Mike Jones - Does the Christmas Story still hold together?

On Christmas  Eve the Guardian or its blog will often run  a story like “No Virgin Births”   Most of us never spend the time to take a look at what gets said and so if we are not Christians, we assume these headlines are right, and if we are evangelicals we wonder whether evangelicalism is rational.  Is it rational to be a Christian who reads the Bible seriously?  

Does the Christmas story hold together?  

This is the first of three posts which look at what people are actually arguing about in the media & have a look at the Gospels of Luke and Matthew as they describe what happened that first Christmas.

I wonder, Who do you agree with? -  2015’s Christmas Eve debate

Most Christmas articles are pretty basic - What was the star? How many magi were there? So far this year all we have is a Grinch pastor preaching anti-Santa sermons in a mall in the USA!
However, on Christmas Eve 2015, Dr GilesFraser wrote an article on the Guardian blog rejecting the virgin birth.  On the same day,  Dr Ian Paul rebutted Giles Fraser’s approach line-by-line

When I first read them, the arguments went over my head.  I didn't have time as a vicar on Christmas Eve to think. Later on I got out my laptop, cut and pasted the articles and went through the arguments.  How do you do that?  Ask yourself What they are saying and Why they say they are saying that.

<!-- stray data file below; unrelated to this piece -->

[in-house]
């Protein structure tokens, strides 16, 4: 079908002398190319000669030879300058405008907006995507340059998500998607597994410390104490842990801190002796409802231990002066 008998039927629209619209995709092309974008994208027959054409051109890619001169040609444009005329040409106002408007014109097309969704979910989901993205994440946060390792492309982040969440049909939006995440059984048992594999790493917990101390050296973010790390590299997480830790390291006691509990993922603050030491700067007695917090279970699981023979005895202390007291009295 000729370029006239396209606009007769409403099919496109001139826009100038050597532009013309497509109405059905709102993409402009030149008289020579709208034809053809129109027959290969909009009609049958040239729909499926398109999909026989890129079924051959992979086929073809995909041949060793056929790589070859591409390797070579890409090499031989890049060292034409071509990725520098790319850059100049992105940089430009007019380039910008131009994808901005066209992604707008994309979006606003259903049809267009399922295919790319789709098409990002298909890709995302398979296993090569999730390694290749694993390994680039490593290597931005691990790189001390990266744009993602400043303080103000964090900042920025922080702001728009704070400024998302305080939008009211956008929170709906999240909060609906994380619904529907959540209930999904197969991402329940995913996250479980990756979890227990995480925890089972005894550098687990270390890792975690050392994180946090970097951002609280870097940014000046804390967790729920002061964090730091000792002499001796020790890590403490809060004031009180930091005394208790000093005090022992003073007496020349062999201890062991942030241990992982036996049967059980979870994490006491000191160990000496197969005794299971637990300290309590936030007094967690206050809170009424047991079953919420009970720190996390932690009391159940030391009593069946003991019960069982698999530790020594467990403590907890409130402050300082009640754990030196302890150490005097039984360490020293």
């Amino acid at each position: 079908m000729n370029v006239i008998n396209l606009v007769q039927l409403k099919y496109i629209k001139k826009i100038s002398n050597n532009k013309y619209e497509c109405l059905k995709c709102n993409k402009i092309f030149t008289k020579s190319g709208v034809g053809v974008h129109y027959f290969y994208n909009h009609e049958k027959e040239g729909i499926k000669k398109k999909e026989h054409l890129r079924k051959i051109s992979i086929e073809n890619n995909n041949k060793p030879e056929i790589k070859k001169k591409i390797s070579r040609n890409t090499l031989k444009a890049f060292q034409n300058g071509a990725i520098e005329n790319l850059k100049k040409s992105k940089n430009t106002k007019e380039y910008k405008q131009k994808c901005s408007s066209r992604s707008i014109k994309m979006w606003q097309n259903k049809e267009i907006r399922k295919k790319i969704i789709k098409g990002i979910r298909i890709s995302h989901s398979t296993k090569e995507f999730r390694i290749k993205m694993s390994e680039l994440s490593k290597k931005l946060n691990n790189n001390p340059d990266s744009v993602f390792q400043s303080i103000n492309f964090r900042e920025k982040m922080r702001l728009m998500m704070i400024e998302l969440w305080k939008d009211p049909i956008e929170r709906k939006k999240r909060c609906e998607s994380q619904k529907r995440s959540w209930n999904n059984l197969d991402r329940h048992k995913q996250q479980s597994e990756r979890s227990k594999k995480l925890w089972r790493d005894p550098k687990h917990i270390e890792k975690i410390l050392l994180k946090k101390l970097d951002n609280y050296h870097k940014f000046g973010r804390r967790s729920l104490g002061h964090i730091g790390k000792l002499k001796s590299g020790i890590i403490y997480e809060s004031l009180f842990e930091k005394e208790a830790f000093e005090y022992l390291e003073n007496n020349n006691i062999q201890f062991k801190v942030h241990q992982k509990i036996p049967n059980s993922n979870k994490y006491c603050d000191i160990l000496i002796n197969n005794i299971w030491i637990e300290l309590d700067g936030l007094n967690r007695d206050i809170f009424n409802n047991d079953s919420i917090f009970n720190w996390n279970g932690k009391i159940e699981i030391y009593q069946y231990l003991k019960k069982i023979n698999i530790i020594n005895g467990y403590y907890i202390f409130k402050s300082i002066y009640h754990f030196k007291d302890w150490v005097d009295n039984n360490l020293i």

Greg Toukl in his book Tactics makes a helpful point.  When an article tells you what someone thinks, you have been informed. When an article tells you why s/he holds their view, you are hearing their argument and you can think about whether their reasons stand up to scrutiny.
In most articles and twitter spats you get a whole host of thoughts with no real reasons.  Yet for there to be some learning rather than an exchange of assertions you need more than that.

 Writers often go wrong because .
·         their reasoning is weak, 
·         their facts mistaken, 
·         their views biased
·         or you may flatly disagree with their assumptions.

To work this out, you can do it with pen and paper or a laptop.  One year, I did that with my 15 year old to look at the argument in Dawkin’s God Delusion and she decided that he would have failed Religious Education GCSE (our exams for 16 year olds).  

In the next blog we will get pen and paper (well Onenote anyway) and try it in practice…

© Mike Jones 2017

Mike Jones